When you wear a yarmulke, your culinary options are pretty limited. While New York is one of the few cities in the US that actually has a handful of kosher options, at their price points, they are competing with the most expensive restaurants in the city. That's pretty rough given that the rules of the kosher diet limit how meat can be prepared (no butter, no milk). While you know you'll be guaranteed a quality piece of meat when you go kosher, the execution can at times fall short, making it difficult to justify the high price tag.
Since I have a number of kosher friends in my life, I've dined at places like Tevere (easily my favorite), Solo (where Top Chef winner Hung had a stint as head chef) and Prime Grill (most overpriced, average steak in Manhattan), all of which generally left me feeling unfulfilled and, well, broke. For the price of a lot of these places we could be eating at Eleven Madison Park and properly indulging. Always keeping an open mind however, when a Kosher friend and devoted Infatuation reader wanted to take us to her favorite Kosher spot to see how it measured up to our standards, we were down to give it a go and head to Mike's Bistro on the Upper West Side.
Mike's Bistro is a big deal in the world of kosher restaurants. Although its appearance might suggest differently, this is a popular special occasion spot, especially with the younger generation. It's plain and rather boring decor give Mike's the feel of a glorified basement. Excessive wood (not in a cool rustic way, but in an ordinary kitchen cabinet way) and bright lights are a bit of a turn off. Good thing the food isn't. A clear Italian influence makes this menu more ambitious than most kosher spots and I'd happily return.
Dressed in a Caesar style mushroom dressing and a port wine reduction and served with red onions and enoki mushroom, this salad got mixed reviews at the table. The dressing wasn't too heavy, and is nice for a Caesar style. All in all, this serves as a good palate cleanser between bites of the other heavy items on the menu. Then again, any crisp salad could have done the same.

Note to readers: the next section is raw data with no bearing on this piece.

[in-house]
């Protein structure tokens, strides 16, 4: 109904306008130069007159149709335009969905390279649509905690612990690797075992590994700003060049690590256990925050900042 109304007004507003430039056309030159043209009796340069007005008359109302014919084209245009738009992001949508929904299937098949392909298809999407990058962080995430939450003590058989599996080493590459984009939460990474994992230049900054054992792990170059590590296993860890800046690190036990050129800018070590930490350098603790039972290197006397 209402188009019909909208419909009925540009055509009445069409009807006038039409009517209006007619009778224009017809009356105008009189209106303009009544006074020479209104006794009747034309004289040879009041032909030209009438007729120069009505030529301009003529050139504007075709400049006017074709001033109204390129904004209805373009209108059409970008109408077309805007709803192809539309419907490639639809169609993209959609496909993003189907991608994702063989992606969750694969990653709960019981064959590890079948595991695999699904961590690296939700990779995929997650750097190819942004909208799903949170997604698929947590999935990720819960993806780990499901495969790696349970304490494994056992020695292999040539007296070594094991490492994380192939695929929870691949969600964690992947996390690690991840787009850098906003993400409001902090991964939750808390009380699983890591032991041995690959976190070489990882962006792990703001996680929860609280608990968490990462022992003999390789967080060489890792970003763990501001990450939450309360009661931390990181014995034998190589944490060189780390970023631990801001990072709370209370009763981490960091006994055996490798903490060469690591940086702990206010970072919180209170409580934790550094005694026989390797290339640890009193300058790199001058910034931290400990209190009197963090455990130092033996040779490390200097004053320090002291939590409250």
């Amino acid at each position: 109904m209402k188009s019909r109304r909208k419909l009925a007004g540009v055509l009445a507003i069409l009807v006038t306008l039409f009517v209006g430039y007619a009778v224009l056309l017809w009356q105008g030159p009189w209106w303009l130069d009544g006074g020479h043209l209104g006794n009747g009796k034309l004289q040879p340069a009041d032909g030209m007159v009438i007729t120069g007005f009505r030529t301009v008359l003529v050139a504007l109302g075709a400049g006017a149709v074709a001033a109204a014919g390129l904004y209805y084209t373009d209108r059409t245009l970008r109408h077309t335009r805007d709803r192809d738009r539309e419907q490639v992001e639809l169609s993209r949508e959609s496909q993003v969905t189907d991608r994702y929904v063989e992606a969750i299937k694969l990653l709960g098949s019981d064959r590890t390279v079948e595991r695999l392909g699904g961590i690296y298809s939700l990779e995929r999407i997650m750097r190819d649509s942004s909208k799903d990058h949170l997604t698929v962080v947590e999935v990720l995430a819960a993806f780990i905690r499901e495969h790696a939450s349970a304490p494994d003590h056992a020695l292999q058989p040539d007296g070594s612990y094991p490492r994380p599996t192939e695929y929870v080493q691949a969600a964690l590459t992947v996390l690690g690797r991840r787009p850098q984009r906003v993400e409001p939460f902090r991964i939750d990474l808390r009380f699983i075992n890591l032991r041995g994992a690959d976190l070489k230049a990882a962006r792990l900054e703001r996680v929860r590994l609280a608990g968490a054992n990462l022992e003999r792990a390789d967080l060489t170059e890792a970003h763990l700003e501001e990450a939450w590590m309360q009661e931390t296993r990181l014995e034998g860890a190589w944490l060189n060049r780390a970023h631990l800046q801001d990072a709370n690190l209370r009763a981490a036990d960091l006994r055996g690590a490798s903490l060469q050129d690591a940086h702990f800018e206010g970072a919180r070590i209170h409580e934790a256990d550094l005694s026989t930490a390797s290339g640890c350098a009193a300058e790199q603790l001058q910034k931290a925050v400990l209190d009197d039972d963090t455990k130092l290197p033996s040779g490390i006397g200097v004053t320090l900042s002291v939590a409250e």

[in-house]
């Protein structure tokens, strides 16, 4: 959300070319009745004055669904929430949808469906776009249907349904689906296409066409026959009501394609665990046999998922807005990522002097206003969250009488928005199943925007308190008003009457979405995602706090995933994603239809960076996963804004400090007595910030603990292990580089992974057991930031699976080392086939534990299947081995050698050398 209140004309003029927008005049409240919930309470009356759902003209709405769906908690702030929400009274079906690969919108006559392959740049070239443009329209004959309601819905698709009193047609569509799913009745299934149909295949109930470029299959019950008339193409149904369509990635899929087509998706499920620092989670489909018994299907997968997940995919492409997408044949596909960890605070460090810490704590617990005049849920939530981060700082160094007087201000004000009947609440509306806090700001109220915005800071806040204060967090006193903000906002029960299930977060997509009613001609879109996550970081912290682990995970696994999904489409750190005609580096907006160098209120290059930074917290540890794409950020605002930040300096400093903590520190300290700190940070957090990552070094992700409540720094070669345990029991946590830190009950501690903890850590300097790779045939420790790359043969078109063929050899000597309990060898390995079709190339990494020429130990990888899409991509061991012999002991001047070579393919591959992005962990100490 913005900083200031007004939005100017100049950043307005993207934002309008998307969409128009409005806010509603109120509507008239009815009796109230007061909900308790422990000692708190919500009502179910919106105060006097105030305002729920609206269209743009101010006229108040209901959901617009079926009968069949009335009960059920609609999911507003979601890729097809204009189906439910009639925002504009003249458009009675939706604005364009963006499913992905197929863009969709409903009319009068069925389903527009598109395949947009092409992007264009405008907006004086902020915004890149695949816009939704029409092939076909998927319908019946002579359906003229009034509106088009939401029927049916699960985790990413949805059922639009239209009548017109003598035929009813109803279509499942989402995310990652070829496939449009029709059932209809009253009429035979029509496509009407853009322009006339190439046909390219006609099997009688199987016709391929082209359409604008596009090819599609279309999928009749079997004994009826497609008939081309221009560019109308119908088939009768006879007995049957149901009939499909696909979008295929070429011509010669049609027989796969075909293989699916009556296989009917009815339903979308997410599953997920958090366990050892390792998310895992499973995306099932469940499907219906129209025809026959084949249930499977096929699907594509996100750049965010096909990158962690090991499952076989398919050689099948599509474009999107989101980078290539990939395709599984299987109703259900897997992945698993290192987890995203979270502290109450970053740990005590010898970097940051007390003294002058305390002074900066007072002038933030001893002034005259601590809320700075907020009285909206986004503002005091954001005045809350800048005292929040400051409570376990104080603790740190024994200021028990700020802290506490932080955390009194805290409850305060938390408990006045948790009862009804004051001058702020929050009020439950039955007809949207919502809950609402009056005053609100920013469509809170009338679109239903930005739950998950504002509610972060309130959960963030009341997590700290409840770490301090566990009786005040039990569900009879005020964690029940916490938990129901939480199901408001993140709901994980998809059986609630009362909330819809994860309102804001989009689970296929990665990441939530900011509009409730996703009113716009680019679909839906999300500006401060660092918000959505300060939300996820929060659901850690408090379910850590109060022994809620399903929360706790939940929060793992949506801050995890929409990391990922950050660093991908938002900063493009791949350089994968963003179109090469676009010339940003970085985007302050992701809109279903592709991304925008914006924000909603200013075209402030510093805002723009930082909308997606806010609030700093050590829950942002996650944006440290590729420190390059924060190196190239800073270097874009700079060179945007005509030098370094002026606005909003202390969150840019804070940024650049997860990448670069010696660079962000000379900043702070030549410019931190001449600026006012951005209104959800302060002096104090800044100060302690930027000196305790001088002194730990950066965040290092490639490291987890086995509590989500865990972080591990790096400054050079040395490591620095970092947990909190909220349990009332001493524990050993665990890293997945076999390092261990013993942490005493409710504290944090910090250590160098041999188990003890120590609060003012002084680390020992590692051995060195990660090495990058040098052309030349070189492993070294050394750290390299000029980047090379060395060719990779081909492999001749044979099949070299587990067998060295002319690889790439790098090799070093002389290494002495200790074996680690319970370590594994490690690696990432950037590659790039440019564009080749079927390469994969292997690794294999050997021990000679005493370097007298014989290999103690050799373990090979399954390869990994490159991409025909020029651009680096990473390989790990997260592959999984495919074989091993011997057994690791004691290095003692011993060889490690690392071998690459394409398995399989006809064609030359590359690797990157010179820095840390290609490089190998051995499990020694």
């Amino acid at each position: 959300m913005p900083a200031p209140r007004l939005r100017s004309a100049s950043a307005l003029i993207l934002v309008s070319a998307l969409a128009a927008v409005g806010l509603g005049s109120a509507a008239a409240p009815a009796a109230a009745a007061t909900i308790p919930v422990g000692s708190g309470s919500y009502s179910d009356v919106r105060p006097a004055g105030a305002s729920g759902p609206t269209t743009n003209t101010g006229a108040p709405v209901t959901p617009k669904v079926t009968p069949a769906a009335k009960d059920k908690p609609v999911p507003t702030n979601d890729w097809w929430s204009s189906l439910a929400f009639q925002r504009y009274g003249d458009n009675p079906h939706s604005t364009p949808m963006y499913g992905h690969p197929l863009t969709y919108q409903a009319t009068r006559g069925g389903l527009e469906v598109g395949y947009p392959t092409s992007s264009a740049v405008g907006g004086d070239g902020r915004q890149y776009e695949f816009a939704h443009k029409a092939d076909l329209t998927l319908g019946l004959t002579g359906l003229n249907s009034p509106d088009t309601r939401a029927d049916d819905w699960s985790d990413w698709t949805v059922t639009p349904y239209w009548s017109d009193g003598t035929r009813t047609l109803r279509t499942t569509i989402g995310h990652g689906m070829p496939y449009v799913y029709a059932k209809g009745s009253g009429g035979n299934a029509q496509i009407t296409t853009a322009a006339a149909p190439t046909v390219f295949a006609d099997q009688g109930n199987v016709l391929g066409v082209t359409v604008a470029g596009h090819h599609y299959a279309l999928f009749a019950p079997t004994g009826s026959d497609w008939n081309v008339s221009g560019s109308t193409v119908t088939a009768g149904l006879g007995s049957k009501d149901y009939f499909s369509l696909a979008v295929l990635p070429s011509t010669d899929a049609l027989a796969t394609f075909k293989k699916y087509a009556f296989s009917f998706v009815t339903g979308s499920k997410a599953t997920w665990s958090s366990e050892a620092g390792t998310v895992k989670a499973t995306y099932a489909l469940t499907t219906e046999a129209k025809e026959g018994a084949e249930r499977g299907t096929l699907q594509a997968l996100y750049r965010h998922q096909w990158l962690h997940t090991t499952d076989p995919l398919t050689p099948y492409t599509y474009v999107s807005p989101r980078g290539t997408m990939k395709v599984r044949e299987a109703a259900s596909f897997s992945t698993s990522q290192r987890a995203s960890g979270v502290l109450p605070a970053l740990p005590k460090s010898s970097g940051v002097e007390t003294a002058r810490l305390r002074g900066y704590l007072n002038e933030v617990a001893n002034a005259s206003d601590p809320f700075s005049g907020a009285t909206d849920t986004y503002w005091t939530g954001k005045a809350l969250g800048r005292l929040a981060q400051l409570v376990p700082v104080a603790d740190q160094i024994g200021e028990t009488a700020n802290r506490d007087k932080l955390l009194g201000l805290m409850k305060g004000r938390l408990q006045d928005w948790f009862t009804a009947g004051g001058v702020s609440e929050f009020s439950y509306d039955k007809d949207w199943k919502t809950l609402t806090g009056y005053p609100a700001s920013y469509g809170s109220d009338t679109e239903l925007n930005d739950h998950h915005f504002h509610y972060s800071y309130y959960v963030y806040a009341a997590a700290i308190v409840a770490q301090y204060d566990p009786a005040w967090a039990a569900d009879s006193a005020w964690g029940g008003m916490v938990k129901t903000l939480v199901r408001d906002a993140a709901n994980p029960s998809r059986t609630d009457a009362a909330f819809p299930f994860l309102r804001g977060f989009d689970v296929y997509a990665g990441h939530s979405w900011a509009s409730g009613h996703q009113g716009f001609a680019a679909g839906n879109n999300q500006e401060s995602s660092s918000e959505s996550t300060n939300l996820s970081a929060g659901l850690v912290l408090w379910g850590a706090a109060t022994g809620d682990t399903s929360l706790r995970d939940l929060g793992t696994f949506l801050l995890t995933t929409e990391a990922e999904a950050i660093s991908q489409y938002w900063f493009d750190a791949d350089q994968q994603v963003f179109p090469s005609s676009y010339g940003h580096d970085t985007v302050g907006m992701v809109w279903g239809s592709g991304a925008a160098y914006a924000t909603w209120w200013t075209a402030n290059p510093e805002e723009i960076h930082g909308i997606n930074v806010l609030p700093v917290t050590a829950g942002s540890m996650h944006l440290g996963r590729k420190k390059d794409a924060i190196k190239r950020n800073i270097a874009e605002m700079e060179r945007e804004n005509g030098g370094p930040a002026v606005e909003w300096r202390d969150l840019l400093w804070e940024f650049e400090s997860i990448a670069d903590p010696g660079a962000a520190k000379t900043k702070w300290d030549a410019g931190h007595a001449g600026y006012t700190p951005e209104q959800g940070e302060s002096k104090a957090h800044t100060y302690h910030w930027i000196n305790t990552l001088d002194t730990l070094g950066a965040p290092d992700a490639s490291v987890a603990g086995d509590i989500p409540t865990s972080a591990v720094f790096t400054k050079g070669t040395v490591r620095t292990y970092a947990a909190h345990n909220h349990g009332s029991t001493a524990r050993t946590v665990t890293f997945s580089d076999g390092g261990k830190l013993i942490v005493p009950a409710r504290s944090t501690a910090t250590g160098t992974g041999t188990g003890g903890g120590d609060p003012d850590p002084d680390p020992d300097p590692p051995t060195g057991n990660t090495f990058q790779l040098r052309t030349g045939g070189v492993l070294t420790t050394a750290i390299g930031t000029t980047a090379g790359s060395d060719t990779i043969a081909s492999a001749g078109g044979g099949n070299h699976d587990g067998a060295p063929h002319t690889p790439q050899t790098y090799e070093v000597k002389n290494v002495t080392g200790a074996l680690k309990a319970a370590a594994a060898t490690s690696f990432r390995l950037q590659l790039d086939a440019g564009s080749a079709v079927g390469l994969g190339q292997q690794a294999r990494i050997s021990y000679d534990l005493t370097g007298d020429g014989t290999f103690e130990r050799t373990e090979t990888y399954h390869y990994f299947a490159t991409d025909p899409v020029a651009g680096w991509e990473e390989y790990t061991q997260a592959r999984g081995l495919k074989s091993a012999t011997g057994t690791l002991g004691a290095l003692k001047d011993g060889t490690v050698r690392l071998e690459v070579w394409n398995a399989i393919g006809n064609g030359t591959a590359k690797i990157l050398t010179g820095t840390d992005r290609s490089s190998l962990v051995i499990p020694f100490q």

We devoured two ENTREE sized portions of this dish as an appetizer. Enough said.
This appetizer special was good, not great. It could have used more filling and less pasta. It was prepared nicely al dente though.
Traditional cassoulet is a stew made with white beans and various forms of pork. For a kosher version, Mike's Bistro uses a duck recipe that does not disappoint. The combination of the duck, smoked veal, white beans, cranberry beans, and chicken sausage create some intense layers of flavor that even an avid pork lover could appreciate. I would definitely order this again.
Cod/salmon cakes are the kosher version of a crab cake, and this one was only OK. The fish seemed fresh and there was a very nice panko crust, but I though the portion was very small for the price. In addition, the fritter itself was a bit dry.
You know how we feel about our short ribs here at The Infatuation. That said, these aren't the best we've ever had, but they were damn good. As usual, the meat was rich, tender, and nearly falling apart. We're not sure where the sauce was though, as the plate could have used a little more.
Trying to not think about the fact that we could be enjoying just about any steak of our choice at this price point ($45) is tough. That's pretty much all I could think about the entire time. Overall, the meat was well prepared and the reduction they poured over it was quite tasty. Is it worth $45? No dice. Is it better than the steaks at Prime Grill? Absolutely.
The skin on the duck breast was nice and crisp and the meat was perfectly cooked. The confit leg was falling off the bone. Love the yam fritters and the cranberry port sauce, but not sure what they were thinking with the braised red cabbage on the plate. There was way too much cabbage and it was way too sweet. More yam fritters please.
I wasn't impressed with the lamb shank at all, and thought the seasonings were off and the flavor of the braised kale was completely overwhelming. Also, the meat was too fatty.